Locke and Blake: A Conversation across the Eighteenth Century

By Wayne Glausser | Go to book overview

Chapter 5
Seditious Plots

The most obvious biographical parallel between Locke's life and Blake's is that both were accused of sedition. The law that both allegedly broke--subverting public confidence in the king--was defined essentially the same way in 1685 and in 1803, despite the political changes that the intervening century produced. Blake, of course, was challenging the curtailed monarchy put into place by Locke et al. in the seditious success of the Glorious Revolution. Given the operative definitions of the crime, both men were guilty; but both found ways to maintain their innocence, and neither was convicted. Full details of the two cases will never be known. Locke went into exile and successfully kept much of his activity secret. Blake was not ordinarily very good at keeping things secret, but in this case he made a much better effort. If Blake's case was nothing of particular importance for the larger society--merely a local incident involving an eccentric artist--his trial raised issues of law and innocence that deserve comparison with Locke's more influential political activities and writings.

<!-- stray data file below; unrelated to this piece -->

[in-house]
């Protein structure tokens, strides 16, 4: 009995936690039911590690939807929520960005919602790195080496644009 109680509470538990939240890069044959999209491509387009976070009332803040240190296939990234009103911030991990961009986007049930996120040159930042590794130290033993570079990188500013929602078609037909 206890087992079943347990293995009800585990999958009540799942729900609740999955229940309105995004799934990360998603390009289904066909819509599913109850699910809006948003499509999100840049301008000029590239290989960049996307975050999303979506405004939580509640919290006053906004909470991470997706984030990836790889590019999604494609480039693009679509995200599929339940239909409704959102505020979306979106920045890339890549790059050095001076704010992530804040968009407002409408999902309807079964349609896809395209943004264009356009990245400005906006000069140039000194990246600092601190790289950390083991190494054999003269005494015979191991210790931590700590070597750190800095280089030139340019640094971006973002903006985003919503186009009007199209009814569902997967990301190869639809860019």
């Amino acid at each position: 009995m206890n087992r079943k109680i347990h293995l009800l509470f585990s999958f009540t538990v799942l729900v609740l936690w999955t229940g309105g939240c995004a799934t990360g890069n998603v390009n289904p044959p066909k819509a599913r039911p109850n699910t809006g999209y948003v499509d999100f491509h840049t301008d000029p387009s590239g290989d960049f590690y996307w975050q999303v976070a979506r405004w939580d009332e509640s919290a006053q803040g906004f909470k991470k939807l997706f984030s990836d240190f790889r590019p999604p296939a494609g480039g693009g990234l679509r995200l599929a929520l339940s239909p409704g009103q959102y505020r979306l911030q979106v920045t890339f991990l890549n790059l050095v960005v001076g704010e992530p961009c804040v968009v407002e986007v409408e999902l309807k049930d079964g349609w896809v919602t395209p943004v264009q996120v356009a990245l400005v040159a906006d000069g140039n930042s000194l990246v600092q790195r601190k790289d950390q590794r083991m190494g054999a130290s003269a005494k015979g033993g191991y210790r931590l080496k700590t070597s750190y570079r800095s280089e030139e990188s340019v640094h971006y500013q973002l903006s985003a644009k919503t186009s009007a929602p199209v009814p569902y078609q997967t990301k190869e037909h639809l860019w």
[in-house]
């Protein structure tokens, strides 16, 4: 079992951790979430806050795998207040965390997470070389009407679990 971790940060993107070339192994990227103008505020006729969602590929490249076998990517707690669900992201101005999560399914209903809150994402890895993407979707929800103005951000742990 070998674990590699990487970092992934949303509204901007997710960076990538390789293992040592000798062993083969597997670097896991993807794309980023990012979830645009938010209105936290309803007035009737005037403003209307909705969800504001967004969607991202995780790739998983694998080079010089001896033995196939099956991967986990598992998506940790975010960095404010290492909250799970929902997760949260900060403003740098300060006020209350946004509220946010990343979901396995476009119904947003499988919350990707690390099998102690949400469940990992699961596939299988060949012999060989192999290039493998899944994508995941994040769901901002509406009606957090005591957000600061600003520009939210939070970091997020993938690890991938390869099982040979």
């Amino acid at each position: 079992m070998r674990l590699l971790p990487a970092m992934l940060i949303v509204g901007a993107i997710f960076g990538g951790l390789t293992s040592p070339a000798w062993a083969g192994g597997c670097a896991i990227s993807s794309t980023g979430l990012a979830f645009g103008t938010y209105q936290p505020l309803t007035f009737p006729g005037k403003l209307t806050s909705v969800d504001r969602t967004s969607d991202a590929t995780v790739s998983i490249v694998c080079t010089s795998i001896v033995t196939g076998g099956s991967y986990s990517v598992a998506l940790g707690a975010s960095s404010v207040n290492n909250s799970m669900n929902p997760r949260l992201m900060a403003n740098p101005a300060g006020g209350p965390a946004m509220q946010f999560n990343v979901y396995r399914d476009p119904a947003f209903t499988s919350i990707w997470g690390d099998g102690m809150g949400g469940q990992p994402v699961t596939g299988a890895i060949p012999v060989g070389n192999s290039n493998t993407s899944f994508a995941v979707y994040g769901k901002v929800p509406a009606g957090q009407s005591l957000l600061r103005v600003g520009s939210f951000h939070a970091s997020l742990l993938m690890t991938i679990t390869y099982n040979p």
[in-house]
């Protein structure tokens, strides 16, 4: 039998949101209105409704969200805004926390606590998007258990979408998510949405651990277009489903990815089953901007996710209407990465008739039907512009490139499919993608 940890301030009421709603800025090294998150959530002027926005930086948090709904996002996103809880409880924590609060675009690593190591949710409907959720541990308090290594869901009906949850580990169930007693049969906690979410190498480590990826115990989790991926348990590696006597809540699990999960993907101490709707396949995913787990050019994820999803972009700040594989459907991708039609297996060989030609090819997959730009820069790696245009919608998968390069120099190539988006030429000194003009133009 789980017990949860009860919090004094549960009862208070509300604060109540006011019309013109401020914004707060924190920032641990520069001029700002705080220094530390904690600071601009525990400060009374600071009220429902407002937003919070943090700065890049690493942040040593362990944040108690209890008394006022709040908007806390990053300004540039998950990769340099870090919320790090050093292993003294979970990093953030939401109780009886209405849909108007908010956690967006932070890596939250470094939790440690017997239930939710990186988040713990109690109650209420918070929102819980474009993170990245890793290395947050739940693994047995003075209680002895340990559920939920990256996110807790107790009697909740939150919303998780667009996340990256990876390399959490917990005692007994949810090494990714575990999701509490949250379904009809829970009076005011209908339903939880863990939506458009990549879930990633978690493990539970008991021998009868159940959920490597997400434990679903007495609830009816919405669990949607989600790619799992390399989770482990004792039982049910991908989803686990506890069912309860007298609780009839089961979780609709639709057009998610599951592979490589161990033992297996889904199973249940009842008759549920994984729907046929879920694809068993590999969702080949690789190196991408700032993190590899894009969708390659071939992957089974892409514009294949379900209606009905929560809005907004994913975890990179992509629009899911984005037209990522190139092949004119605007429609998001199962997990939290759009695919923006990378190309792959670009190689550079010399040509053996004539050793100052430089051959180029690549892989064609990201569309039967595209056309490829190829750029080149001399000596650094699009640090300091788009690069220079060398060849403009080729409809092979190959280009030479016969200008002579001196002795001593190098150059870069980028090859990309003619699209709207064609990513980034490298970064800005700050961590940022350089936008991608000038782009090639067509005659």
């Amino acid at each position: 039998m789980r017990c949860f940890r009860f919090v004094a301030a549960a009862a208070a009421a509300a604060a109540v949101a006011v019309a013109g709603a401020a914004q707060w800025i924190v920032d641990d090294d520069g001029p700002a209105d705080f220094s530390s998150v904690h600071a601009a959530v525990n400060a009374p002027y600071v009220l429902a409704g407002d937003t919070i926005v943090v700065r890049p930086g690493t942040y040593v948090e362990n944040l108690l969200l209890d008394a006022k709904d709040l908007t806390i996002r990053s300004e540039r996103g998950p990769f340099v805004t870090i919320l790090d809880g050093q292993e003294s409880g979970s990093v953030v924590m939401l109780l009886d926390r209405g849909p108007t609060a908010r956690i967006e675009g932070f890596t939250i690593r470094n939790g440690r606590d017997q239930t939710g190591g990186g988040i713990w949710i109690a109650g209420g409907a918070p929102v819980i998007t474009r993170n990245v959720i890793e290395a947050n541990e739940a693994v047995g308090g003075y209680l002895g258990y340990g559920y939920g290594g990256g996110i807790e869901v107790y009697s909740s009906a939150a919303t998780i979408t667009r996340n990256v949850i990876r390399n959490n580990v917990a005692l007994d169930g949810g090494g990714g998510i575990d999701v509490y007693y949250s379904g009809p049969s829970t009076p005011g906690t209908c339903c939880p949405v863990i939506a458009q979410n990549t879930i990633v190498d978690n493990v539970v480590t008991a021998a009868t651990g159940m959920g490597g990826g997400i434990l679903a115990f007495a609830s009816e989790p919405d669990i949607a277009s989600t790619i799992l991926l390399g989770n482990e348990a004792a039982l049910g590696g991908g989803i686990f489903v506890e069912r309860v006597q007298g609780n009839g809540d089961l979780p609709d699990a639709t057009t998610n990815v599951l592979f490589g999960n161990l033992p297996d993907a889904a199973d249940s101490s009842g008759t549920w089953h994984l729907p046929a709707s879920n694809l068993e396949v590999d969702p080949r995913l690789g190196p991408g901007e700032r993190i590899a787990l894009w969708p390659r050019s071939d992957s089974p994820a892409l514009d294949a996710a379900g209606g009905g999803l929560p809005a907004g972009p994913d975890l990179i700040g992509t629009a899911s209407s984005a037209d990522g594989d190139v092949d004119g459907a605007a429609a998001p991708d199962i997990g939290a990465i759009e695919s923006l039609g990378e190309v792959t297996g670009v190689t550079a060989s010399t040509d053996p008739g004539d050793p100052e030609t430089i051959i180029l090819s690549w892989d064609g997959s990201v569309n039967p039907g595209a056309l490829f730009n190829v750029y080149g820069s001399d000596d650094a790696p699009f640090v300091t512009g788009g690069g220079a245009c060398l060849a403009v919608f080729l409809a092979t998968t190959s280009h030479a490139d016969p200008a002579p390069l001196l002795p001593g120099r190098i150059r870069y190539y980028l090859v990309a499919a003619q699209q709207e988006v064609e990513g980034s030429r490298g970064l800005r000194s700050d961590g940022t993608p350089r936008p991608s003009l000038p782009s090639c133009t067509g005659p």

WHO SHALL BE JUDGE?

Unlike Blake, Locke was never formally indicted and brought to trial for sedition. But his name was included on a 1685 list of treasonous or seditious radicals whom the king wanted to have arrested and extradited from Holland, where they were living in exile. Charles Middleton, one of James II's under secretaries of state, sent a list to the English envoy in Holland, Bevil Skelton. This first list did not include Locke's name, but Skelton was asked to add any names that might have been inadvertently omitted. He added Locke, among others. Some scholars have assumed that the accusation was a flimsy one and merely the work of Skelton. But as Richard Ashcraft points out, Middleton sent a second list of names before he had received Skelton's addendum, and apparently this

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Locke and Blake: A Conversation across the Eighteenth Century
Table of contents

Table of contents

  • Title Page iii
  • Contents vii
  • Preface ix
  • Chapter 1 from Caricature to Conversation 1
  • Chapter 2 Mothers, the Matrix, and Marriage 13
  • Chapter 3 Two English Physicians 43
  • Chapter 4 Slavery 62
  • Chapter 5 Seditious Plots 92
  • Chapter 6 Possessions 121
  • Chapter 7 Printing 141
  • Chapter 8 Epitaphs 163
  • Notes 166
  • Bibliography 183
  • Index 191
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